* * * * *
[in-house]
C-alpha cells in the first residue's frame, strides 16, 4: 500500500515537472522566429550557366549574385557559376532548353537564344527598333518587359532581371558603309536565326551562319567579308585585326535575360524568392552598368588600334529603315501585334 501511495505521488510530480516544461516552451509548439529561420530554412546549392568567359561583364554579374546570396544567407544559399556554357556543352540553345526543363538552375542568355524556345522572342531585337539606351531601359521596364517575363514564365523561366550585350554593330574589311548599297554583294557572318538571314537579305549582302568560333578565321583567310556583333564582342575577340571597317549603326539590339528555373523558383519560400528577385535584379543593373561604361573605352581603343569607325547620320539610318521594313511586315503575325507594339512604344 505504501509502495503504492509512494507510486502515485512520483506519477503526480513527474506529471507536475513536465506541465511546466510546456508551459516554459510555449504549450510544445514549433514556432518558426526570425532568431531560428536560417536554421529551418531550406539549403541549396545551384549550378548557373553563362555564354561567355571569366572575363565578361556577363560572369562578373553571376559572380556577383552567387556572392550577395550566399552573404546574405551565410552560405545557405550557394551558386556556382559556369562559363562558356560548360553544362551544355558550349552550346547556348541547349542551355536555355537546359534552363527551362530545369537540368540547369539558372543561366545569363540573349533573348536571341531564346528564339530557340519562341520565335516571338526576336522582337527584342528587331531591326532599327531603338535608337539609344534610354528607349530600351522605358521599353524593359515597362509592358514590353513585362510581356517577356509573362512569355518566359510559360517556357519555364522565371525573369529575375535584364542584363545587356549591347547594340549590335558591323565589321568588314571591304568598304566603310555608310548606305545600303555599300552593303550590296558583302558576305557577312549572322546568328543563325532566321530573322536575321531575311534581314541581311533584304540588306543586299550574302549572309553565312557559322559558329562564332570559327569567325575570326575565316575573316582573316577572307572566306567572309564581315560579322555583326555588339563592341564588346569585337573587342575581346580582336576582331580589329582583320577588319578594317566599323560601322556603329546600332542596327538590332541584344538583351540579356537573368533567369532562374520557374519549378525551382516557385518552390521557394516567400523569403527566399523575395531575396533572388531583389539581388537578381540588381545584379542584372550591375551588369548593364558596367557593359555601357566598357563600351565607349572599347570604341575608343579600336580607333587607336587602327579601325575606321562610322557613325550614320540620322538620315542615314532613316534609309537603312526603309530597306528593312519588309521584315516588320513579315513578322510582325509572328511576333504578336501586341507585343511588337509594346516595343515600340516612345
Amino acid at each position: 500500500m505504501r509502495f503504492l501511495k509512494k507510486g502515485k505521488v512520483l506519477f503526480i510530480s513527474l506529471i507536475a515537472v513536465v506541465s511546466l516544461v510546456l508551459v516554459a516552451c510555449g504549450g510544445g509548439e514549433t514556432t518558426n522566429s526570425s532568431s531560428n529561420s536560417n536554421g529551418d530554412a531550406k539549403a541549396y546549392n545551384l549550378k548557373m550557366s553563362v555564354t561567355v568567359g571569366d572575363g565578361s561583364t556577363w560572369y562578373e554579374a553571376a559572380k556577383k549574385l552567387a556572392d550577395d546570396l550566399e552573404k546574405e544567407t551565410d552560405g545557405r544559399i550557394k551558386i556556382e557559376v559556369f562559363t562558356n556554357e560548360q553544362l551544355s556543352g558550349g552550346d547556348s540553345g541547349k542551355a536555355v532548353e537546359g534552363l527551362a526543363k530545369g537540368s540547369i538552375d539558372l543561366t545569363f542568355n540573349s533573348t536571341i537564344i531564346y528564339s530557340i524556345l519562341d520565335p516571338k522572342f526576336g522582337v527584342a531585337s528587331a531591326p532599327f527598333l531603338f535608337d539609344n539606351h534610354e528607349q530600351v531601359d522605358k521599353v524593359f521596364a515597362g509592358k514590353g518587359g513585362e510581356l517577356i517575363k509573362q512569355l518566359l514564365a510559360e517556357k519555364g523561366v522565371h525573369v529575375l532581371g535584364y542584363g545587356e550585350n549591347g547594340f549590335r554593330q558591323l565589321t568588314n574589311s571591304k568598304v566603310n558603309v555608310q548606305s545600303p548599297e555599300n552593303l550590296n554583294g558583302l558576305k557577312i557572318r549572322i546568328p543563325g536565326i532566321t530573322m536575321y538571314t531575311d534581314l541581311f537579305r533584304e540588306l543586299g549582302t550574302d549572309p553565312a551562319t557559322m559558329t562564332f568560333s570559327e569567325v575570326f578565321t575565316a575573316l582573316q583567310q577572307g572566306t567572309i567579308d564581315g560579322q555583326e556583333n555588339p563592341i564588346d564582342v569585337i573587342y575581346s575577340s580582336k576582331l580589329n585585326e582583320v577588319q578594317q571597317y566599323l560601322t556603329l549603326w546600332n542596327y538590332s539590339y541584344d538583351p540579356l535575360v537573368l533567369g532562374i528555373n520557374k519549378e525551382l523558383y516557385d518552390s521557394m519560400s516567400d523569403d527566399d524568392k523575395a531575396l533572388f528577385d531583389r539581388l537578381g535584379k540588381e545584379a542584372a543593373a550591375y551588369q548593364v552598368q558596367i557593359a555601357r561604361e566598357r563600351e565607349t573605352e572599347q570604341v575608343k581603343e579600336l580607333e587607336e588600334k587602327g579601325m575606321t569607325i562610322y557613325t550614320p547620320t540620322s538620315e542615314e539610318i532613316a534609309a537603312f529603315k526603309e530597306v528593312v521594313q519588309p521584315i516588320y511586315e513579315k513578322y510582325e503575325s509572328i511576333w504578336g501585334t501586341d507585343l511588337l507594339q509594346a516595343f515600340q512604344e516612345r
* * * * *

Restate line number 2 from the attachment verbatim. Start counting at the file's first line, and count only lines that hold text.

C-alpha cells in the first residue's frame, strides 16, 4: 500500500515537472522566429550557366549574385557559376532548353537564344527598333518587359532581371558603309536565326551562319567579308585585326535575360524568392552598368588600334529603315501585334 501511495505521488510530480516544461516552451509548439529561420530554412546549392568567359561583364554579374546570396544567407544559399556554357556543352540553345526543363538552375542568355524556345522572342531585337539606351531601359521596364517575363514564365523561366550585350554593330574589311548599297554583294557572318538571314537579305549582302568560333578565321583567310556583333564582342575577340571597317549603326539590339528555373523558383519560400528577385535584379543593373561604361573605352581603343569607325547620320539610318521594313511586315503575325507594339512604344 505504501509502495503504492509512494507510486502515485512520483506519477503526480513527474506529471507536475513536465506541465511546466510546456508551459516554459510555449504549450510544445514549433514556432518558426526570425532568431531560428536560417536554421529551418531550406539549403541549396545551384549550378548557373553563362555564354561567355571569366572575363565578361556577363560572369562578373553571376559572380556577383552567387556572392550577395550566399552573404546574405551565410552560405545557405550557394551558386556556382559556369562559363562558356560548360553544362551544355558550349552550346547556348541547349542551355536555355537546359534552363527551362530545369537540368540547369539558372543561366545569363540573349533573348536571341531564346528564339530557340519562341520565335516571338526576336522582337527584342528587331531591326532599327531603338535608337539609344534610354528607349530600351522605358521599353524593359515597362509592358514590353513585362510581356517577356509573362512569355518566359510559360517556357519555364522565371525573369529575375535584364542584363545587356549591347547594340549590335558591323565589321568588314571591304568598304566603310555608310548606305545600303555599300552593303550590296558583302558576305557577312549572322546568328543563325532566321530573322536575321531575311534581314541581311533584304540588306543586299550574302549572309553565312557559322559558329562564332570559327569567325575570326575565316575573316582573316577572307572566306567572309564581315560579322555583326555588339563592341564588346569585337573587342575581346580582336576582331580589329582583320577588319578594317566599323560601322556603329546600332542596327538590332541584344538583351540579356537573368533567369532562374520557374519549378525551382516557385518552390521557394516567400523569403527566399523575395531575396533572388531583389539581388537578381540588381545584379542584372550591375551588369548593364558596367557593359555601357566598357563600351565607349572599347570604341575608343579600336580607333587607336587602327579601325575606321562610322557613325550614320540620322538620315542615314532613316534609309537603312526603309530597306528593312519588309521584315516588320513579315513578322510582325509572328511576333504578336501586341507585343511588337509594346516595343515600340516612345